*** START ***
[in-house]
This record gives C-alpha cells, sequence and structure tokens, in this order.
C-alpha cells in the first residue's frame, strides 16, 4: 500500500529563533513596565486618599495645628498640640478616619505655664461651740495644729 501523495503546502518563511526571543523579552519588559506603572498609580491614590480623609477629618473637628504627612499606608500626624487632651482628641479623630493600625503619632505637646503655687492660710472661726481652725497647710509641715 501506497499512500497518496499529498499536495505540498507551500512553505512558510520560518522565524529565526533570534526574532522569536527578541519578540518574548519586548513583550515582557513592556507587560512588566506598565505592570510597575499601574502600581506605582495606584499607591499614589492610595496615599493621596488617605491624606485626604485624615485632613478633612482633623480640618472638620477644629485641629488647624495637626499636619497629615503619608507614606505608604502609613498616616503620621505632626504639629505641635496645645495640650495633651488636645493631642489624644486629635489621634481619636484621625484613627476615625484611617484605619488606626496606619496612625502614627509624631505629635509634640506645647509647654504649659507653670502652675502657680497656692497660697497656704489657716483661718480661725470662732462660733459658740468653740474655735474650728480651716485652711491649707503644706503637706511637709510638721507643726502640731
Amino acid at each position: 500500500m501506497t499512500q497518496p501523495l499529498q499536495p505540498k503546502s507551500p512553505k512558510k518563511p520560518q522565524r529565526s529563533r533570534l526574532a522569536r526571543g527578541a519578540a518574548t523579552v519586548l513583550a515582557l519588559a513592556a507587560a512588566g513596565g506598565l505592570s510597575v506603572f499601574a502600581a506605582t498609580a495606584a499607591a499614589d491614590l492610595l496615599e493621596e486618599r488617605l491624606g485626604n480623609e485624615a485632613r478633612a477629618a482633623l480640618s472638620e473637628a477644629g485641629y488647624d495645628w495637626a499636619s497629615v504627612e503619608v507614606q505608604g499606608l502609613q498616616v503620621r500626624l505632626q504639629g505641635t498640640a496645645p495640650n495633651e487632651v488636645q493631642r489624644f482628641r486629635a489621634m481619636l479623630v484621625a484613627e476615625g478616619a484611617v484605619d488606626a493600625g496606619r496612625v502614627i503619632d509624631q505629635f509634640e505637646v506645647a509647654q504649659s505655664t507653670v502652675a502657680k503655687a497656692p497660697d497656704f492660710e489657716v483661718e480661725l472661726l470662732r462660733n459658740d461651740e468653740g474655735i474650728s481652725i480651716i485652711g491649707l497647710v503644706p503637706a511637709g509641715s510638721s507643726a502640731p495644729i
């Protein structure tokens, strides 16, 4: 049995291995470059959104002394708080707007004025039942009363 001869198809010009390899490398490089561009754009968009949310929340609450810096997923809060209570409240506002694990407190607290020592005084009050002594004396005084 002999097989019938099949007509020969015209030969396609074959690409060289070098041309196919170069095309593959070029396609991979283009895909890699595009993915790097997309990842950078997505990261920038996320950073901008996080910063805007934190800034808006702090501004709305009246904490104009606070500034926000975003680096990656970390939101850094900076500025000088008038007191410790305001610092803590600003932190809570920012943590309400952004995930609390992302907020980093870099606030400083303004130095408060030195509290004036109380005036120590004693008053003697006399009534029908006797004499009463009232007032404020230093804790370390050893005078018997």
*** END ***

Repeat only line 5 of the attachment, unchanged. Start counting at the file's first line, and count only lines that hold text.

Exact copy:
């Protein structure tokens, strides 16, 4: 049995291995470059959104002394708080707007004025039942009363 001869198809010009390899490398490089561009754009968009949310929340609450810096997923809060209570409240506002694990407190607290020592005084009050002594004396005084 002999097989019938099949007509020969015209030969396609074959690409060289070098041309196919170069095309593959070029396609991979283009895909890699595009993915790097997309990842950078997505990261920038996320950073901008996080910063805007934190800034808006702090501004709305009246904490104009606070500034926000975003680096990656970390939101850094900076500025000088008038007191410790305001610092803590600003932190809570920012943590309400952004995930609390992302907020980093870099606030400083303004130095408060030195509290004036109380005036120590004693008053003697006399009534029908006797004499009463009232007032404020230093804790370390050893005078018997």